UK fish stock audit reveals ‘brink of collapse’

More than one-third of major British fish stocks are overfished, and one quarter are now in a critical state.

A new report from Oceana details the situation, taking into account a total of 104 individual ‘stocks’. Blame is placed on UK Government catch limits, which have been criticised for exceeding scientific recommendations for fisheries. 

As a result, populations have been driven into decline, with many now considered to be on the brink of collapse. Among them, North Sea cod, often considered an archetypal example of the region’s abundant fish stocks, was specifically identified as a cause for concern. Meanwhile, mackerel is now classed as ‘overfished’.

Overall, less than half of fish populations in UK coastal waters are thought to be a of a healthy size, although the condition of many could not be determined due to a lack of data. This in itself creates a risk of overfishing, and the likelihood that many species could be missing from the critical list.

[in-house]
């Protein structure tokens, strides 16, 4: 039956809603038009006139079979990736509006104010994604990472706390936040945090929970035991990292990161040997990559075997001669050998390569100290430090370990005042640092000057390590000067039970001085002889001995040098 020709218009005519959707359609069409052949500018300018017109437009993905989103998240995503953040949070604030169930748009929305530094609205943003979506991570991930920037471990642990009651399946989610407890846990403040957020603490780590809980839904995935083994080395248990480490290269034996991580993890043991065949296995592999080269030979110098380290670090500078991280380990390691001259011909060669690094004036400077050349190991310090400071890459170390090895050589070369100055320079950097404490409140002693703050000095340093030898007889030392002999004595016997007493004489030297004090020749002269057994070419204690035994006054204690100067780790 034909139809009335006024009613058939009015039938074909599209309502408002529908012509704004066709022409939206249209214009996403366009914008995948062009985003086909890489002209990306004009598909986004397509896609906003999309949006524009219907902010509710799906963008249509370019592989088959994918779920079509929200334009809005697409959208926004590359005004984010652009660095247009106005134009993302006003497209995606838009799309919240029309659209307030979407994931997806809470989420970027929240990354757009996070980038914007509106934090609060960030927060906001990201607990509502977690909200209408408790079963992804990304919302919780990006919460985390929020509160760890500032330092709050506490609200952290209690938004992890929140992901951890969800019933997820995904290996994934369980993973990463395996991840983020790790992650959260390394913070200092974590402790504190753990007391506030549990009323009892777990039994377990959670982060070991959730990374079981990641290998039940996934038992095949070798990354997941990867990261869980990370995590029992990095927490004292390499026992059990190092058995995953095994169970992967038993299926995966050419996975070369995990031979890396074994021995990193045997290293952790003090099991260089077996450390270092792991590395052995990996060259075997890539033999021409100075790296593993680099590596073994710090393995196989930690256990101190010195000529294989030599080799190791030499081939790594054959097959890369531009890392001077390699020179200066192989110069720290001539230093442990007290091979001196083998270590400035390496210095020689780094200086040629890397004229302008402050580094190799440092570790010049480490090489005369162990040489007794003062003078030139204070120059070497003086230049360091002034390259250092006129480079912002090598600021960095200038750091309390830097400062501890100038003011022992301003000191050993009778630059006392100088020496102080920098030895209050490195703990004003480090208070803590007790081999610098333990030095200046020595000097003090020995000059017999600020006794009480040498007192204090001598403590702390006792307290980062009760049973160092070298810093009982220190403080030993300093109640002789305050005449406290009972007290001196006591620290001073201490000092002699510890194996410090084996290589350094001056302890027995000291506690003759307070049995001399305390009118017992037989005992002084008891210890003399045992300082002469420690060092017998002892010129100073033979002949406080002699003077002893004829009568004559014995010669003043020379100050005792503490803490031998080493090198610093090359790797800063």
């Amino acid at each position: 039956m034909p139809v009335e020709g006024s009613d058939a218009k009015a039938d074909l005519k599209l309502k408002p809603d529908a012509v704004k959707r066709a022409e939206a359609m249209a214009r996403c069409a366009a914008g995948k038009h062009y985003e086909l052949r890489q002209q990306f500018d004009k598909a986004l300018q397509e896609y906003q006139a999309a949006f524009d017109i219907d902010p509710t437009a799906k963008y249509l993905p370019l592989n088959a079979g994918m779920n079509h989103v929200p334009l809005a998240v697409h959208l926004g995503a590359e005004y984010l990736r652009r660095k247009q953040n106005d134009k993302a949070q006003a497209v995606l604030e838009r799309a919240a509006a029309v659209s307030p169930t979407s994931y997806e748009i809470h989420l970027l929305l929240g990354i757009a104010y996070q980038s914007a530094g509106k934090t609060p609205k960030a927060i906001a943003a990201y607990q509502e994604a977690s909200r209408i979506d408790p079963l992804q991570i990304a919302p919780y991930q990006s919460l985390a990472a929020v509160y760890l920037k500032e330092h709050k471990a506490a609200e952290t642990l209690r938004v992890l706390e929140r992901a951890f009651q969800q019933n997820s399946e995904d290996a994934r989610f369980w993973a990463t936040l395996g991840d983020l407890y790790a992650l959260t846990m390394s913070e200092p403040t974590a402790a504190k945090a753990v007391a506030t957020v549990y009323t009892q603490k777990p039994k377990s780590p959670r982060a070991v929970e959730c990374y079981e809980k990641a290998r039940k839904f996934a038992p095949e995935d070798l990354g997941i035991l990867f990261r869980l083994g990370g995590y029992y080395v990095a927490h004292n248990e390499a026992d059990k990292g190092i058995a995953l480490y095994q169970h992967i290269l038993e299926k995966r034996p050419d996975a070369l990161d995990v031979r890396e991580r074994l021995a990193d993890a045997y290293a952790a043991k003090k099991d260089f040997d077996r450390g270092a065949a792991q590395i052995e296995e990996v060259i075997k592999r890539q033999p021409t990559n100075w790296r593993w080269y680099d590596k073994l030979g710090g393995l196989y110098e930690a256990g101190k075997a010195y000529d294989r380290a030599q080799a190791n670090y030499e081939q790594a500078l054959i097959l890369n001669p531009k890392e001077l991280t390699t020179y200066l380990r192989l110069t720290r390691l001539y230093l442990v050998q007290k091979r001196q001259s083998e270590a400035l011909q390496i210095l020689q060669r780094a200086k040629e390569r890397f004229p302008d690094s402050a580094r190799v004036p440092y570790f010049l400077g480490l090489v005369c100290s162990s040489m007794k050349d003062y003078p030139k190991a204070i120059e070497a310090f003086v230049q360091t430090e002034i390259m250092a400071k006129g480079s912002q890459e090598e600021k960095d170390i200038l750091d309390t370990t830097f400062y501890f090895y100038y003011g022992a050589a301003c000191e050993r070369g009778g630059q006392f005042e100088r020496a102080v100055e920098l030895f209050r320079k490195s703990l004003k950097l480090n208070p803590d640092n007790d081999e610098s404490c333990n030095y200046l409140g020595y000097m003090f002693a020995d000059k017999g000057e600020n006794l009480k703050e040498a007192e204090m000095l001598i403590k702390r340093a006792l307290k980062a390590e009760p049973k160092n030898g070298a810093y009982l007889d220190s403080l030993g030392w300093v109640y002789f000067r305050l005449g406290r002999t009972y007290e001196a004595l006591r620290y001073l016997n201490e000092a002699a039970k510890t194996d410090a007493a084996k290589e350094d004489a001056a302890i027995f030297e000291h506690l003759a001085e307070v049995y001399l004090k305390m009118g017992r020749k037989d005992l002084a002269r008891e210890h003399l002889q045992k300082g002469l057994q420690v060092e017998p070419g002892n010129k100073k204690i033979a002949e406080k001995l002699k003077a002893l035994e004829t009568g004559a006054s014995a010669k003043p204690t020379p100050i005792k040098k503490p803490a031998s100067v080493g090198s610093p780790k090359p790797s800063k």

There is a now a real danger that certain stocks could collapse altogether, with serious ramifications for food security, coastal community economies, and vital industries. Recommendations include the introduction of zero catch policies for a number of species viewed as being in ‘crisis’. 

These include Celtic Sea cod, West of Scotland cod, and Irish Sea whiting, which are often bycatch when fishers are targeting commercially lucrative species. Comparing these to the top five stocks for sustainable fishing and healthy-sized populations, a clear differentiator is adherence to catch sizes advised by the International Council for the Exploration of the Sea (ICES). This is often stricter than the UK’s domestic fisheries policies. 

‘Oceana’s Taking Stock report clearly demonstrates the dire state of UK fish stocks,’ said Dr Annette Broderick, Professor of Marine Conservation at the University of Exeter. ‘These exploited fish populations play an integral role in marine ecosystems, the health of the ocean and the future of the UK’s fishing industry. Time is running out to conserve vulnerable marine life. The UK government must follow scientific guidance.’

More on seas and oceans: 

Ocean 14 Capital Fund invests in alternative seabed harvesting

New North Sea oil gas licenses threaten marine protection areas

Plymouth seagrass restoration project lays more roots

Image: Suzanne Plunkett / Oceana




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